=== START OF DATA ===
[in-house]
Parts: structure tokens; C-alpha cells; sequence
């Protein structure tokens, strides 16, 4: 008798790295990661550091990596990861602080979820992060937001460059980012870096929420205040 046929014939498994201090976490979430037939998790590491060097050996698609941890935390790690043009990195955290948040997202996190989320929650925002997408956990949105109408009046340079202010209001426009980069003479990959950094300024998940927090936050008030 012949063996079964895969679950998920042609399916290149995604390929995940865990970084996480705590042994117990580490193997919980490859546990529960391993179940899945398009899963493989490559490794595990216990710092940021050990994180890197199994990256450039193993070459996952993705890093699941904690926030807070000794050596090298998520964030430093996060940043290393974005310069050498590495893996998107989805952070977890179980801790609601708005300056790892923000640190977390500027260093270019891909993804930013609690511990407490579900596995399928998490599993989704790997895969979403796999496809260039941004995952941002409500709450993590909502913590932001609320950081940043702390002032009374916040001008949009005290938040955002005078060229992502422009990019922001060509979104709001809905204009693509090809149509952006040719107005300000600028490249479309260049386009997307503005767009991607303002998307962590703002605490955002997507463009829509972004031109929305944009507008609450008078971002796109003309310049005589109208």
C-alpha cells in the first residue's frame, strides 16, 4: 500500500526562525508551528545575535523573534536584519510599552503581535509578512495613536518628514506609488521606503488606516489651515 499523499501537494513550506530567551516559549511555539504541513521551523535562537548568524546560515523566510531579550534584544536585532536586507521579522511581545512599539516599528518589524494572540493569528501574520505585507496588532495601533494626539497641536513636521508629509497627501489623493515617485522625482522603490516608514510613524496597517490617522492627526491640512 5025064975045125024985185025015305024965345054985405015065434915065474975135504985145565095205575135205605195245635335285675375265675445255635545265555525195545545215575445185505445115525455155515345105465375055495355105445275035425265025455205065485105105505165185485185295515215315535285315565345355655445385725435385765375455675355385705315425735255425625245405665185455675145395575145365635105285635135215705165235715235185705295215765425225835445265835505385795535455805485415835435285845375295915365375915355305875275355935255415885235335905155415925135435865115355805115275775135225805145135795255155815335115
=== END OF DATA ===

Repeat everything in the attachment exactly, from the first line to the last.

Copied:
[in-house]
Parts: structure tokens; C-alpha cells; sequence
């Protein structure tokens, strides 16, 4: 008798790295990661550091990596990861602080979820992060937001460059980012870096929420205040 046929014939498994201090976490979430037939998790590491060097050996698609941890935390790690043009990195955290948040997202996190989320929650925002997408956990949105109408009046340079202010209001426009980069003479990959950094300024998940927090936050008030 012949063996079964895969679950998920042609399916290149995604390929995940865990970084996480705590042994117990580490193997919980490859546990529960391993179940899945398009899963493989490559490794595990216990710092940021050990994180890197199994990256450039193993070459996952993705890093699941904690926030807070000794050596090298998520964030430093996060940043290393974005310069050498590495893996998107989805952070977890179980801790609601708005300056790892923000640190977390500027260093270019891909993804930013609690511990407490579900596995399928998490599993989704790997895969979403796999496809260039941004995952941002409500709450993590909502913590932001609320950081940043702390002032009374916040001008949009005290938040955002005078060229992502422009990019922001060509979104709001809905204009693509090809149509952006040719107005300000600028490249479309260049386009997307503005767009991607303002998307962590703002605490955002997507463009829509972004031109929305944009507008609450008078971002796109003309310049005589109208």
C-alpha cells in the first residue's frame, strides 16, 4: 500500500526562525508551528545575535523573534536584519510599552503581535509578512495613536518628514506609488521606503488606516489651515 499523499501537494513550506530567551516559549511555539504541513521551523535562537548568524546560515523566510531579550534584544536585532536586507521579522511581545512599539516599528518589524494572540493569528501574520505585507496588532495601533494626539497641536513636521508629509497627501489623493515617485522625482522603490516608514510613524496597517490617522492627526491640512 5025064975045125024985185025015305024965345054985405015065434915065474975135504985145565095205575135205605195245635335285675375265675445255635545265555525195545545215575445185505445115525455155515345105465375055495355105445275035425265025455205065485105105505165185485185295515215315535285315565345355655445385725435385765375455675355385705315425735255425625245405665185455675145395575145365635105285635135215705165235715235185705295215765425225835445265835505385795535455805485415835435285845375295915365375915355305875275355935255415885235335905155415925135435865115355805115275775135225805145135795255155815335115